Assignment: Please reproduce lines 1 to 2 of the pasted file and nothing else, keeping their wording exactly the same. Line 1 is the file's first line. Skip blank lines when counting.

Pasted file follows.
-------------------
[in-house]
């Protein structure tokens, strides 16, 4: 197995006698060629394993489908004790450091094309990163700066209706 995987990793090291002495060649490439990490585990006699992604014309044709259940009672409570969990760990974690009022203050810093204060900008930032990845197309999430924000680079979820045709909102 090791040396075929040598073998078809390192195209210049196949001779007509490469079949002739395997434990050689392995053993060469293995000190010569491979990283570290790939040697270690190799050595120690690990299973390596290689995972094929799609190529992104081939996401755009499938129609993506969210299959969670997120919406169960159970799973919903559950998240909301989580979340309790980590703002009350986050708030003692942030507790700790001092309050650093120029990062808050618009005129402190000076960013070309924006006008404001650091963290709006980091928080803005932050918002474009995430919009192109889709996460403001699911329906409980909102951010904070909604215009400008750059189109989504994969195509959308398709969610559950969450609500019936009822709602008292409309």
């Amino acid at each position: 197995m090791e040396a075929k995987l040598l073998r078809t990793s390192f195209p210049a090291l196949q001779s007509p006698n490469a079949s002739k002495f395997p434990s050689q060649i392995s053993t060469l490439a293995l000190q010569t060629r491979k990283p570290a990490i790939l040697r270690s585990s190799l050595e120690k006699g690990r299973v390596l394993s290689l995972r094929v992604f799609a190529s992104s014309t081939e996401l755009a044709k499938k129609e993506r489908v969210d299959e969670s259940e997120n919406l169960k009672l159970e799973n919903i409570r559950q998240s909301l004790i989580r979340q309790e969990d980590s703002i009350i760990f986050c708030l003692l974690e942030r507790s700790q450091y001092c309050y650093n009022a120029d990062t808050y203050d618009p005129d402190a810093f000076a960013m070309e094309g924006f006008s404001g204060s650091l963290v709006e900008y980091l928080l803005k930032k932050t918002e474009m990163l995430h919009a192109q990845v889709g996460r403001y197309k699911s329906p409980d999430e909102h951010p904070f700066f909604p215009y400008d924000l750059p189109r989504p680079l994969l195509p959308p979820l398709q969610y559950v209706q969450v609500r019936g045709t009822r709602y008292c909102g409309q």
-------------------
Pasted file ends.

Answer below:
[in-house]
């Protein structure tokens, strides 16, 4: 197995006698060629394993489908004790450091094309990163700066209706 995987990793090291002495060649490439990490585990006699992604014309044709259940009672409570969990760990974690009022203050810093204060900008930032990845197309999430924000680079979820045709909102 090791040396075929040598073998078809390192195209210049196949001779007509490469079949002739395997434990050689392995053993060469293995000190010569491979990283570290790939040697270690190799050595120690690990299973390596290689995972094929799609190529992104081939996401755009499938129609993506969210299959969670997120919406169960159970799973919903559950998240909301989580979340309790980590703002009350986050708030003692942030507790700790001092309050650093120029990062808050618009005129402190000076960013070309924006006008404001650091963290709006980091928080803005932050918002474009995430919009192109889709996460403001699911329906409980909102951010904070909604215009400008750059189109989504994969195509959308398709969610559950969450609500019936009822709602008292409309």